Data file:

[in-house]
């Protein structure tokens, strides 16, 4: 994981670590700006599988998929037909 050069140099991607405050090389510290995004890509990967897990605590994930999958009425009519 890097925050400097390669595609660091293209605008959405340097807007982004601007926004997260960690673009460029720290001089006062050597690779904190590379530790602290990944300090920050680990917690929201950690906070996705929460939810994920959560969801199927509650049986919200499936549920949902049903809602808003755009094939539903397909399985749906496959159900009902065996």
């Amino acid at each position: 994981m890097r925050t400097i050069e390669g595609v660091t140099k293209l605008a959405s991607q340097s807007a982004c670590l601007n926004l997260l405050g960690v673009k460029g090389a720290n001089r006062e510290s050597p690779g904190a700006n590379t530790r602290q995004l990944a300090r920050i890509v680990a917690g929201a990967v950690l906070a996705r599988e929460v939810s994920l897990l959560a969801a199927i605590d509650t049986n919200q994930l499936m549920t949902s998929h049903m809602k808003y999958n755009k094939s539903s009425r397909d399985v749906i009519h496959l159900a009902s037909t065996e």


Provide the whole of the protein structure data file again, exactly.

[in-house]
């Protein structure tokens, strides 16, 4: 994981670590700006599988998929037909 050069140099991607405050090389510290995004890509990967897990605590994930999958009425009519 890097925050400097390669595609660091293209605008959405340097807007982004601007926004997260960690673009460029720290001089006062050597690779904190590379530790602290990944300090920050680990917690929201950690906070996705929460939810994920959560969801199927509650049986919200499936549920949902049903809602808003755009094939539903397909399985749906496959159900009902065996």
């Amino acid at each position: 994981m890097r925050t400097i050069e390669g595609v660091t140099k293209l605008a959405s991607q340097s807007a982004c670590l601007n926004l997260l405050g960690v673009k460029g090389a720290n001089r006062e510290s050597p690779g904190a700006n590379t530790r602290q995004l990944a300090r920050i890509v680990a917690g929201a990967v950690l906070a996705r599988e929460v939810s994920l897990l959560a969801a199927i605590d509650t049986n919200q994930l499936m549920t949902s998929h049903m809602k808003y999958n755009k094939s539903s009425r397909d399985v749906i009519h496959l159900a009902s037909t065996e």